TEA requires in-person STAAR

After being cancelled in 2020, test returns despite COVID-19 concerns of students, parents, politicians


Grace Brady

Students, parents, and teachers march at the 2017 Save Texas Schools rally, fighting for the distribution of more resources to public schooling, including the end of the STAAR test. “The legislature must provide more funding to our schools and must reform the system so that school funding reflects the true costs of educating our children,” state Sen. Kirk Watson said.

Evelyn Griffin, co-news editor

The Texas Education Agency announced recently that this year’s STAAR End of Course tests will not be canceled and will instead be held in-person. Virtual learners can opt-out of the test, but even though elementary and middle school students will not be required to pass the tests to advance to the next grade level, by state law high school seniors must have still passed all their EOCs—English I, English II, Biology, Algebra I and United States History—to graduate.

Texas Tribune interview, Mike Morath, the Texas Education Commissioner, explained that TEA’s reasoning to continue the STAAR tests was rooted in thinking ahead.

“The STAAR test is designed to tell us if kids have learned the grade-level content and skills that we expect that they need to know in that subject. That is all the test does, no more, no less,” Morath said. “Our expectations can’t change for what kids need to learn because life’s expectations for our kids have not changed.”

Students walk socially distanced through the halls during the passing period. As vaccinations roll out, the number of students comfortable returning to in-person school has slowly increased.

Usually, Texas school districts use STAAR testing data to gauge how well their students are being taught, but districts will not be able to access the data this year. Districts will also not be graded based on the results of their students.

“It remains critical that parents, educators and policymakers have assessment data to understand the impact of the pandemic on student learning,” TEA stated in a Jan. 20 press release.

Safety regarding COVID-19 is a major concern for families faced with taking the test this year. While precautions will be taken at the school-wide level, in-person STAAR testing would disrupt the quarantines of the millions of students currently attending school remotely in order to limit exposure to themselves and their households. Because of these concerns, TEA has recently announced that students learning remotely can postpone their STAAR tests this year.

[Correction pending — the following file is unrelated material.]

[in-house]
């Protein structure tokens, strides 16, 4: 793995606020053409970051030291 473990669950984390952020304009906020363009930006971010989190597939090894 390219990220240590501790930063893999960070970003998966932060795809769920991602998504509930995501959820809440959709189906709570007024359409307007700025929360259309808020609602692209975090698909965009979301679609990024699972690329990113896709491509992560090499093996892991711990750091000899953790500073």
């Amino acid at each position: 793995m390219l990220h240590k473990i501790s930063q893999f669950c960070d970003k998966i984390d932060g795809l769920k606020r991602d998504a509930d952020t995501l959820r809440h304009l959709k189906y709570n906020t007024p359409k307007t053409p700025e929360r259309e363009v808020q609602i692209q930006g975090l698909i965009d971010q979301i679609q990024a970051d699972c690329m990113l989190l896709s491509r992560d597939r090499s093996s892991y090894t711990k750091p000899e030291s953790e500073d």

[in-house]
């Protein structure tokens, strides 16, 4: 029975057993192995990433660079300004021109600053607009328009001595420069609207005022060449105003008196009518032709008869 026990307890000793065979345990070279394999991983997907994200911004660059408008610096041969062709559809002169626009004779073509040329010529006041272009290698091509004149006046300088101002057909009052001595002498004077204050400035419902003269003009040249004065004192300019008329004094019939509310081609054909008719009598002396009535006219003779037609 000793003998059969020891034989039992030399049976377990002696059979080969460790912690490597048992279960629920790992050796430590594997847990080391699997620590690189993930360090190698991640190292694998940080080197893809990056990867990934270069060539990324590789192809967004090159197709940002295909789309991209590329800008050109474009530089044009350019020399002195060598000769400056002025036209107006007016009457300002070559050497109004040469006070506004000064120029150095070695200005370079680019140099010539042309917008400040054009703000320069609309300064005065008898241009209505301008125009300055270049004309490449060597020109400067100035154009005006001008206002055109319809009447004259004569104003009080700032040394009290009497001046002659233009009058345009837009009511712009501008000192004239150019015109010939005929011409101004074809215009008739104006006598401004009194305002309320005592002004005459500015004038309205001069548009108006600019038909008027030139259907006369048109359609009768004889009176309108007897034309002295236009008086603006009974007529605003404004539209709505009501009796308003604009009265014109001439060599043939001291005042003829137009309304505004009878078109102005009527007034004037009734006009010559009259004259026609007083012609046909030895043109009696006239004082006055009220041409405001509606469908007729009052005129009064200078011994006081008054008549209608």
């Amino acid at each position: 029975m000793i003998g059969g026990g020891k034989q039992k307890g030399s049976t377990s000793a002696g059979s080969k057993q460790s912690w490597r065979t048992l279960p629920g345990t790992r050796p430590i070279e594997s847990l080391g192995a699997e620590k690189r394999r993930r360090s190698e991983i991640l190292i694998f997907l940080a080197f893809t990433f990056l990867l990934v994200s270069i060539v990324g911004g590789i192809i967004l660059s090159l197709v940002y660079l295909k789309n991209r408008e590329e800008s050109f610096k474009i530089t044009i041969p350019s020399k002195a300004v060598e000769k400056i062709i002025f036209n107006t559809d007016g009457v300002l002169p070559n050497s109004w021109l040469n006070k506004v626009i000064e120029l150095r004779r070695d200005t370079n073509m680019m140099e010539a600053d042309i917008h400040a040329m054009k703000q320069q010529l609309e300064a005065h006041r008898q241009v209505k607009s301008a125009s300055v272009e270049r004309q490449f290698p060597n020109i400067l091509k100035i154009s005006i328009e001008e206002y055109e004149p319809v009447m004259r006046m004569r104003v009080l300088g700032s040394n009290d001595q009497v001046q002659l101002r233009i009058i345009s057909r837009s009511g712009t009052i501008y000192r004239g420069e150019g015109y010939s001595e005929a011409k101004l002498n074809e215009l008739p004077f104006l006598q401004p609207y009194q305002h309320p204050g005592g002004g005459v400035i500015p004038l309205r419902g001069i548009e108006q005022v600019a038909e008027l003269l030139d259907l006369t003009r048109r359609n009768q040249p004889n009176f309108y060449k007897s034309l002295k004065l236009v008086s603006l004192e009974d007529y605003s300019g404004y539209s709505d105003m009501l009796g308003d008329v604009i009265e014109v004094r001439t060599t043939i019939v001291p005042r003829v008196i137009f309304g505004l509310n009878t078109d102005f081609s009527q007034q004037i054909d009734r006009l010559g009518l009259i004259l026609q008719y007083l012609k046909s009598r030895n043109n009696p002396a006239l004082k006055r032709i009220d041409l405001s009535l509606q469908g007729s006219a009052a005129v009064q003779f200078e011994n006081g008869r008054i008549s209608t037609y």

TEA has outlined measures that school districts can take for those who will be testing.

According to a TEA statement, “Districts should use other flexibility (e.g., extended windows) to ensure that this impacts the minimum number of students possible. Districts should have a communication plan in place to encourage as many students who are normally remote as possible to participate in the assessment.”

To maintain social distancing, they have allowed “alternative testing sites” such as performing arts centers, recreational centers and hotels to give students more space. An online version of the STAAR test that could be taken from home is not being considered.

“Most administrations for the 2020–2021 school year have been extended to give districts more flexibility in scheduling assessments and more opportunity to test all eligible students,” the TEA statement reads. “Districts should continue to follow appropriate public health protocols during any administration.”

School districts can also apply for an extended testing window that would enable schools to distribute the amount of students on campus for testing across a greater number of dates, as well as a waiver that would force in-person students to attend school remotely on testing days.

Just because a lot of time has passed doesn’t mean we’re safe. Vaccines are being rolled out but most teenagers aren’t getting them, so it’s not a smart decision.

— Jewel New

Many people, particularly Texas Democrats, have never believed that STAAR tests accurately measure school performance and should not determine whether or not students can graduate. They claim that forcing students to take them this year is even more unnecessary than normal. Schools are also concerned about the amount of asynchronous learning days they might have to have to accommodate a higher number of testing windows.

“It’s meant to compare schools for accountability purposes,” Texas Representative Gina Hinojosa tweeted. “It’s not appropriate to give at this time.”

McCallum Junior Jewel New agrees. She lives with her grandparents and does not feel comfortable putting them at risk to take the test.

Their decision last year to cancel the tests was a much better decision,” New said. “Just because a lot of time has passed doesn’t mean we’re safe. Vaccines are being rolled out but most teenagers aren’t getting them, so it’s not a smart decision. I will definitely opt out if I can.”

A large number of students, like New, who were freshmen or sophomores last year, don’t yet have the required STAAR credits to graduate.

The freshmen, sophomores and juniors who still need to secure the required credits can wait until December to test, but while staying home is technically an option, passing requirements have not been waived. Seniors who have not taken the tests, as well as students who will need multiple attempts to pass may have no other option than to go in-person if they want to graduate on time